Monday morning we left Sydney, anxious, ready to part from city living and sounds. After picking up our new Wicked Camper we took off and without a good map ended up traveling south for awhile before backtracking to Sydney where this time we found the correct bridge for heading west. The Blue Mountains is one of Australia’s most popular holiday destinations and only a two hour drive from the coast. It is cooler there and the views of golden weathered rock- faces contrasts beautifully with the distinctive blue green of the mountain’s vegetation. The Blue mountain region is heavily timbered with eucalypts which constantly disperse droplets of oil in the air, causing the blue rays from the sun to be scattered more effectively and making distant objects appear blue. We camped near the quaint little town of Katoomba for a couple of days with short hikes during the daylight hours. We met up with a young Dutch couple, Wendy and Dennis who are taking a year break from their jobs and Dutch life to travel in Australia while working on farms and ranches in exchange for lodging. While drinking a cup of coffee in downtown Katoomba we ran into Alf, a Norwegian traveler whom we hiked with on the Milford Track in New Zealand last month. These moments of connecting with fellow travelers remain insightful. At the far end of the Blue Mountain National Park we found the Jenolan caves. Tom is far more into spelunking and walking underground in the dank and dark however, I found the time in the Temple of Baal cave very intrigueing with the high tech lighting and sounds system enhancing the magic of the helicites and the Angel Wings formed by water, lime, gravity and above all time. Recently it was learned that the Jenolan Caves are the world’s oldest discovered open caves and may date back more than 340 million years. There are many different caves at Jenolan to tour however the one I found the most interesting does not require a ticket. This one is called the Grand Arch and one drives through it as part of the High way, a natural tunnel. After the caves we traveled off the beaten path to Oberon and found a great camping spot by a little stream where the flat rocks made natural baths for us to clean up and cool of in. Autumn now has approached in Australia and while the sun remains very strong during the day the nights in the mountains are cool. Strange to enter Lent and Easter with brown, dried leaves falling slowly instead of the season we usually associate with Easter, the new life of flowers peeking through the ground. Before leaving the Mountain region, close by a town called Tarana we climbed up to Evan Crown Nature reserve. It was a 3km walk up through bush land where on the ridge great boulders are balancing. Evans Crown was an area traditionally occupied by the Waradjuri Aboriginal people. It was their special place of initiations and coroboree and it continues to hold high significance. Aboriginal communities have an association with and are deeply connected to the land. The land and all it contains is central to Aboriginal spirituality and contributes to aboriginal identity and are inseperate from each other. Evans Crown is out of the way for the tourist and it was a very quiet hike up through the reserve with huge boulders towering over and accompanying us. The lichen covered granite tors of Evans Crown peak at 1104 meters above sea level and give an amazing view of all directions and Australia’s vastness. We encountered three other people while there and we struck up a conversation with Dot, a woman raised in Sydney who now lives in the Blue Mountains. She retired from Australia Child Protective services and shared some of her work experiences and the changes Australia needed to make for the Aboriginal families. Trekking down the ridge we learned how quick one can become lost in the bush and literally bushwhacked our way down . Tom saw three kangaroos on the ridge but I am still waiting to see the first one. Signs, alerting drivers to possible kangaroo and wombats crossings are everywhere and in with our camper rental forms are warnings to not swerve for the animals instead hit them if unavoidable. Snakes and lizards the size of small alligators we have seen on our hikes in the mountains. Birds are amazing once again. Magpies and kookaburras have been numerous at the campsites and their laughing monkey sounds are hilarious.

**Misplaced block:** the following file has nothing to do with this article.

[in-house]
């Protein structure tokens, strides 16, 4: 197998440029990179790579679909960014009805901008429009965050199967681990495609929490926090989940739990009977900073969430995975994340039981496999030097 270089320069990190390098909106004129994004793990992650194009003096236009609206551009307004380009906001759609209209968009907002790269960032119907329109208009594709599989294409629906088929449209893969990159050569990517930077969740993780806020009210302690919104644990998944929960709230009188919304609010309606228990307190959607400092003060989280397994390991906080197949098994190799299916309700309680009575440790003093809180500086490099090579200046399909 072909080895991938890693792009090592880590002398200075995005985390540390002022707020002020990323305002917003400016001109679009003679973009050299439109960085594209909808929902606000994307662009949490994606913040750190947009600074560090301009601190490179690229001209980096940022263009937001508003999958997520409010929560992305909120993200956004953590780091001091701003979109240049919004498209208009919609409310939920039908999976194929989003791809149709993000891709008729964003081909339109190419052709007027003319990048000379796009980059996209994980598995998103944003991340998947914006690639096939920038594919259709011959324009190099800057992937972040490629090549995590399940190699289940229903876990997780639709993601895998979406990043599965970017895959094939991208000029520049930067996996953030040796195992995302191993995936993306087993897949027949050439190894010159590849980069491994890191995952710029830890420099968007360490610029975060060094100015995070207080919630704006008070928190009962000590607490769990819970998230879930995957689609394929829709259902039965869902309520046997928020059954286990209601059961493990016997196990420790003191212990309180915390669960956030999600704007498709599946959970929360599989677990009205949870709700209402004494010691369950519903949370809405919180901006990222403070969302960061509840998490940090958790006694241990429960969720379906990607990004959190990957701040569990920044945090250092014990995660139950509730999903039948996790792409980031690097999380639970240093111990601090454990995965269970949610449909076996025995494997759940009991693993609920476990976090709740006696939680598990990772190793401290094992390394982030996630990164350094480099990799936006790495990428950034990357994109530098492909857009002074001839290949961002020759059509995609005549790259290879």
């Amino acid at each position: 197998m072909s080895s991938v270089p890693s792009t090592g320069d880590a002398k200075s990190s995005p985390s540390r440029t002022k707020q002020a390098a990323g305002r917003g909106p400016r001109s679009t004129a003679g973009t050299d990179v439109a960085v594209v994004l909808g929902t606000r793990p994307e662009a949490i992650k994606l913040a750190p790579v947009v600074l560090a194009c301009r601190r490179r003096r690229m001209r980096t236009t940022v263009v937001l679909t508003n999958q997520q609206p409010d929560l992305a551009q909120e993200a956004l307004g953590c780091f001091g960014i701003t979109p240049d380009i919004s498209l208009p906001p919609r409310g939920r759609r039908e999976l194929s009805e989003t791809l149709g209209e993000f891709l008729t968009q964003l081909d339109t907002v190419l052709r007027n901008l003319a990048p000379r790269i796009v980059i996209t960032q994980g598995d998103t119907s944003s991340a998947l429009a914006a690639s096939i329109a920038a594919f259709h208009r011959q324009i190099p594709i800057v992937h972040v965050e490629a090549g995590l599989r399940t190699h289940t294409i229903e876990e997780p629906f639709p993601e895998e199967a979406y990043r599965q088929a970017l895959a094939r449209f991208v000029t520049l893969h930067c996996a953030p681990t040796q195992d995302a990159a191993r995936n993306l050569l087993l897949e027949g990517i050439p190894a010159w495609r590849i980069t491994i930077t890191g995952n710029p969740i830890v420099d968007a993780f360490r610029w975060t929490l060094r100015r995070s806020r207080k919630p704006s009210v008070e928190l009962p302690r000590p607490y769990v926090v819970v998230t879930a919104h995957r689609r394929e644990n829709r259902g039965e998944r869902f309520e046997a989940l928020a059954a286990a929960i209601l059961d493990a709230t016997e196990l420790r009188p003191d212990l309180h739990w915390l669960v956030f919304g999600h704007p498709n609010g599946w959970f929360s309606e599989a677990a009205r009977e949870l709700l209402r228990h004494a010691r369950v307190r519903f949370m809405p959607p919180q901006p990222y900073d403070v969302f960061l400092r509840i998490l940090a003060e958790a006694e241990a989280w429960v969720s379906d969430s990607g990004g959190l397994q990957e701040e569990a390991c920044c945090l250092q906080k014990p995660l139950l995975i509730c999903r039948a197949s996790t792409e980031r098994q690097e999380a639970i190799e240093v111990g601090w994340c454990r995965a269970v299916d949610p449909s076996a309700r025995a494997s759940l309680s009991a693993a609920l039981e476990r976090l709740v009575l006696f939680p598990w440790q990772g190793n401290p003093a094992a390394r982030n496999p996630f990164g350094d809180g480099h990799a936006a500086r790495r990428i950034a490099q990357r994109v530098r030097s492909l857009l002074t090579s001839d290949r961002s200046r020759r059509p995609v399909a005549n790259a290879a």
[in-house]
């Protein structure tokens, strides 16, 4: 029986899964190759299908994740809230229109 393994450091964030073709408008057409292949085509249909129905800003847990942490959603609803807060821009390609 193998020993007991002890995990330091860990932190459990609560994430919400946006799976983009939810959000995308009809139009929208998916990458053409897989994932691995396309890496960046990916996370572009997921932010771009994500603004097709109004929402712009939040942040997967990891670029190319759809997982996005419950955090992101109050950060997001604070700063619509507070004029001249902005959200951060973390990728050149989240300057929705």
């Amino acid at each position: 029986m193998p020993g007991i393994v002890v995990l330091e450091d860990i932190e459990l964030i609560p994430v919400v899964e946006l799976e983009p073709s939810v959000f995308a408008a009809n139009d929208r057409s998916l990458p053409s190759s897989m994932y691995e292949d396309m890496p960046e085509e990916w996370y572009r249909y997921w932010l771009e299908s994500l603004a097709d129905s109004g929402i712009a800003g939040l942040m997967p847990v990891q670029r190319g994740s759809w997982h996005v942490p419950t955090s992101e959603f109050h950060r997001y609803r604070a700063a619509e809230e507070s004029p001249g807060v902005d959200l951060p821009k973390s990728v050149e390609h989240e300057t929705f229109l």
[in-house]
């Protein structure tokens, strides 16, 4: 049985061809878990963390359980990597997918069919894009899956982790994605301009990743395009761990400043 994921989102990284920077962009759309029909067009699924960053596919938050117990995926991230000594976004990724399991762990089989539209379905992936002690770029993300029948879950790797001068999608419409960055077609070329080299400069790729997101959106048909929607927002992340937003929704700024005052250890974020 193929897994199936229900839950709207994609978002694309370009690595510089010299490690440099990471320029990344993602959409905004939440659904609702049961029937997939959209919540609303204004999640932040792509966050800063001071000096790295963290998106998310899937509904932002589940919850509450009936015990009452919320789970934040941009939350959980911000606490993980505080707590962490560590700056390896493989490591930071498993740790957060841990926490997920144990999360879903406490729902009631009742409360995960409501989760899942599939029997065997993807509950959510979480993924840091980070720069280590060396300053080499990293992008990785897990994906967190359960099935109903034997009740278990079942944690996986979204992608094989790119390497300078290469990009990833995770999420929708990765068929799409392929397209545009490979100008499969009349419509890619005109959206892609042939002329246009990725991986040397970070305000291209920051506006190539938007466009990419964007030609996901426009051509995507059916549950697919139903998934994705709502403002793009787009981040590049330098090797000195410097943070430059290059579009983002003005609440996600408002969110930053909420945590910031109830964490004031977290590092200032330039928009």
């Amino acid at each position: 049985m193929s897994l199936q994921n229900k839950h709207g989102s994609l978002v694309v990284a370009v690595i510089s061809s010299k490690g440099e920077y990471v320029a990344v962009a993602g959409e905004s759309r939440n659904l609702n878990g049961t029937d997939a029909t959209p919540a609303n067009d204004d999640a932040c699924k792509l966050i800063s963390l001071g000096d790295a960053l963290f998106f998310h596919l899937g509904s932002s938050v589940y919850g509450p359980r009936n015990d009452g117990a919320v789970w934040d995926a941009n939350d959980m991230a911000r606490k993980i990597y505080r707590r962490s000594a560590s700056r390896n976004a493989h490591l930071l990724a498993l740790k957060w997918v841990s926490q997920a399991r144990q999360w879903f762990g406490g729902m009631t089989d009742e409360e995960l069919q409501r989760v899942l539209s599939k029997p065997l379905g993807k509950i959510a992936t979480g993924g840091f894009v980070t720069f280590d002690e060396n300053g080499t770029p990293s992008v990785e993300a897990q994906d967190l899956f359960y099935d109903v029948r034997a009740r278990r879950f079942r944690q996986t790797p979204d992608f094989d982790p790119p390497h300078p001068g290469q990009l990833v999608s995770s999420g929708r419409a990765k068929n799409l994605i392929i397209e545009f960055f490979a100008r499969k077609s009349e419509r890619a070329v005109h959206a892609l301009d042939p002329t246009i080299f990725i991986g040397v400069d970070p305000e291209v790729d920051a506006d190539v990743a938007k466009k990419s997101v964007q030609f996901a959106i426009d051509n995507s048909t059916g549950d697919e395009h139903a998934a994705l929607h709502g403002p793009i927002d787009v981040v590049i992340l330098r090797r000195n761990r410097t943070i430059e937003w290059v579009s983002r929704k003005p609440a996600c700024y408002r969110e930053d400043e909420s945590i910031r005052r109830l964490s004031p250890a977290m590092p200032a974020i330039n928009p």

Last night we arrived in Windsor, a city about an hour West of Sydney to spend a couple of days with Kim and her husband Garnet, parents of our friend and CASA coworker Katiina. Kim and Garnet are the most gracious hosts and opened their home to us. We plan on staying here a couple of days before heading up to Hunter Valley and afterwards to the coast. We are finding the Australians to be very much like their neighbors. Very outgoing, generous and helpful with witty humor throughout. Windsor is one of the 5 Macquarie towns which can be found in the Hawkesbury valley and was considered the Frontier of Australia until 1814 when the road to the West was built. Walking through Windsor’s museum the pride this community takes in its history and preservation of the past while promoting the future was evident. The town earliest inhabitants were English convicts who served out their sentences and became successful in the colony they were banned to. Australia’s eldest Anglican Church, St. Matthews, can be found in Windsor and still serves the community.